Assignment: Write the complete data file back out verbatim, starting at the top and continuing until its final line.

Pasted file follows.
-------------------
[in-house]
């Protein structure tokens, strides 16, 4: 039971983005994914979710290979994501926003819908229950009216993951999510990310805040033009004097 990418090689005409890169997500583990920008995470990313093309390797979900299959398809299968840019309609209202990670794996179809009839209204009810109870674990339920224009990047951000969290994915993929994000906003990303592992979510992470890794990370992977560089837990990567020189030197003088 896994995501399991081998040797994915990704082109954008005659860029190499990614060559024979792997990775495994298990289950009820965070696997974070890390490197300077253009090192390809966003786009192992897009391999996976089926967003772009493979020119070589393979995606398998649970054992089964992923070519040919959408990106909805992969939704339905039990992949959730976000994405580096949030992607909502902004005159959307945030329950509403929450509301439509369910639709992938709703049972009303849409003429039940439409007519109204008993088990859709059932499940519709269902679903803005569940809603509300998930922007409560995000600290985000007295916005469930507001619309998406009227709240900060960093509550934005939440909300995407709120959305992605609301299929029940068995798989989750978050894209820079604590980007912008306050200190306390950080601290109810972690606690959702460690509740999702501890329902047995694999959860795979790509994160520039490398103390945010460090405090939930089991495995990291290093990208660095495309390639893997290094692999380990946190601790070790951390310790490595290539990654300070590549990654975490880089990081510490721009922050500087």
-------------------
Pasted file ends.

[in-house]
């Protein structure tokens, strides 16, 4: 039971983005994914979710290979994501926003819908229950009216993951999510990310805040033009004097 990418090689005409890169997500583990920008995470990313093309390797979900299959398809299968840019309609209202990670794996179809009839209204009810109870674990339920224009990047951000969290994915993929994000906003990303592992979510992470890794990370992977560089837990990567020189030197003088 896994995501399991081998040797994915990704082109954008005659860029190499990614060559024979792997990775495994298990289950009820965070696997974070890390490197300077253009090192390809966003786009192992897009391999996976089926967003772009493979020119070589393979995606398998649970054992089964992923070519040919959408990106909805992969939704339905039990992949959730976000994405580096949030992607909502902004005159959307945030329950509403929450509301439509369910639709992938709703049972009303849409003429039940439409007519109204008993088990859709059932499940519709269902679903803005569940809603509300998930922007409560995000600290985000007295916005469930507001619309998406009227709240900060960093509550934005939440909300995407709120959305992605609301299929029940068995798989989750978050894209820079604590980007912008306050200190306390950080601290109810972690606690959702460690509740999702501890329902047995694999959860795979790509994160520039490398103390945010460090405090939930089991495995990291290093990208660095495309390639893997290094692999380990946190601790070790951390310790490595290539990654300070590549990654975490880089990081510490721009922050500087």